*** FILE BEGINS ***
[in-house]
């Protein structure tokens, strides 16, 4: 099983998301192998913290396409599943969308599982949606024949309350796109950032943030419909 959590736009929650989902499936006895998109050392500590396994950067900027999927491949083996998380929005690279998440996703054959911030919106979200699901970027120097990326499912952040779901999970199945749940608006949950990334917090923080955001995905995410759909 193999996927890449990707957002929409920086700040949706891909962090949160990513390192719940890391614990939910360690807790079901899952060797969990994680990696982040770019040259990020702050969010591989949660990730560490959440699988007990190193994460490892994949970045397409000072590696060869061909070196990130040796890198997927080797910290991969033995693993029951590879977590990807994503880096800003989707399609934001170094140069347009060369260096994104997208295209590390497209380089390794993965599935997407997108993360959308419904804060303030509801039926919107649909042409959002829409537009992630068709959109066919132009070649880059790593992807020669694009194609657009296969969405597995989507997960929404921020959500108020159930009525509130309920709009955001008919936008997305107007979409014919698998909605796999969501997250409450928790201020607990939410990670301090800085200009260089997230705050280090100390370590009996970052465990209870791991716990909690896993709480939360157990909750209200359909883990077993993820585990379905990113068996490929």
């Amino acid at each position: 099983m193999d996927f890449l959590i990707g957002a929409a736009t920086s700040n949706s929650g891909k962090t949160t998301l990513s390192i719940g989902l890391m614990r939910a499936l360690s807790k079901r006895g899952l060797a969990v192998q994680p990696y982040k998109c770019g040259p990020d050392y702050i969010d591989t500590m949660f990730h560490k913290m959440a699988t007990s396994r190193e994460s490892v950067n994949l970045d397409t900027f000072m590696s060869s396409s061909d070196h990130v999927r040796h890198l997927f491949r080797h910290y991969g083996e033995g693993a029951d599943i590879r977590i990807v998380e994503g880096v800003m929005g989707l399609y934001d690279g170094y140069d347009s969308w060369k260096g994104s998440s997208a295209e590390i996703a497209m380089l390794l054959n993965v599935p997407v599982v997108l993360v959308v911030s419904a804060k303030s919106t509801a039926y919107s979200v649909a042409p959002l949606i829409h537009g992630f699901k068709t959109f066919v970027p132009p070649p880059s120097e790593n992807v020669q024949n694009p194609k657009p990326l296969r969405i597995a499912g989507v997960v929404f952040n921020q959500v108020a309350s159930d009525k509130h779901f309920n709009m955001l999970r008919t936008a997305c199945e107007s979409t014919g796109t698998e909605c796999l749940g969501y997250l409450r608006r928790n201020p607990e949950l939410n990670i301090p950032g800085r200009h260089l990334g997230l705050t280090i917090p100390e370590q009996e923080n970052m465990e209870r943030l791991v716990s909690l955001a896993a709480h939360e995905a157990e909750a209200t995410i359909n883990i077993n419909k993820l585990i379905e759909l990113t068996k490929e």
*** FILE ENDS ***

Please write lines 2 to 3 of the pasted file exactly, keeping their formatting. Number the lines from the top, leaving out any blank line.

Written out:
């Protein structure tokens, strides 16, 4: 099983998301192998913290396409599943969308599982949606024949309350796109950032943030419909 959590736009929650989902499936006895998109050392500590396994950067900027999927491949083996998380929005690279998440996703054959911030919106979200699901970027120097990326499912952040779901999970199945749940608006949950990334917090923080955001995905995410759909 193999996927890449990707957002929409920086700040949706891909962090949160990513390192719940890391614990939910360690807790079901899952060797969990994680990696982040770019040259990020702050969010591989949660990730560490959440699988007990190193994460490892994949970045397409000072590696060869061909070196990130040796890198997927080797910290991969033995693993029951590879977590990807994503880096800003989707399609934001170094140069347009060369260096994104997208295209590390497209380089390794993965599935997407997108993360959308419904804060303030509801039926919107649909042409959002829409537009992630068709959109066919132009070649880059790593992807020669694009194609657009296969969405597995989507997960929404921020959500108020159930009525509130309920709009955001008919936008997305107007979409014919698998909605796999969501997250409450928790201020607990939410990670301090800085200009260089997230705050280090100390370590009996970052465990209870791991716990909690896993709480939360157990909750209200359909883990077993993820585990379905990113068996490929």
């Amino acid at each position: 099983m193999d996927f890449l959590i990707g957002a929409a736009t920086s700040n949706s929650g891909k962090t949160t998301l990513s390192i719940g989902l890391m614990r939910a499936l360690s807790k079901r006895g899952l060797a969990v192998q994680p990696y982040k998109c770019g040259p990020d050392y702050i969010d591989t500590m949660f990730h560490k913290m959440a699988t007990s396994r190193e994460s490892v950067n994949l970045d397409t900027f000072m590696s060869s396409s061909d070196h990130v999927r040796h890198l997927f491949r080797h910290y991969g083996e033995g693993a029951d599943i590879r977590i990807v998380e994503g880096v800003m929005g989707l399609y934001d690279g170094y140069d347009s969308w060369k260096g994104s998440s997208a295209e590390i996703a497209m380089l390794l054959n993965v599935p997407v599982v997108l993360v959308v911030s419904a804060k303030s919106t509801a039926y919107s979200v649909a042409p959002l949606i829409h537009g992630f699901k068709t959109f066919v970027p132009p070649p880059s120097e790593n992807v020669q024949n694009p194609k657009p990326l296969r969405i597995a499912g989507v997960v929404f952040n921020q959500v108020a309350s159930d009525k509130h779901f309920n709009m955001l999970r008919t936008a997305c199945e107007s979409t014919g796109t698998e909605c796999l749940g969501y997250l409450r608006r928790n201020p607990e949950l939410n990670i301090p950032g800085r200009h260089l990334g997230l705050t280090i917090p100390e370590q009996e923080n970052m465990e209870r943030l791991v716990s909690l955001a896993a709480h939360e995905a157990e909750a209200t995410i359909n883990i077993n419909k993820l585990i379905e759909l990113t068996k490929e």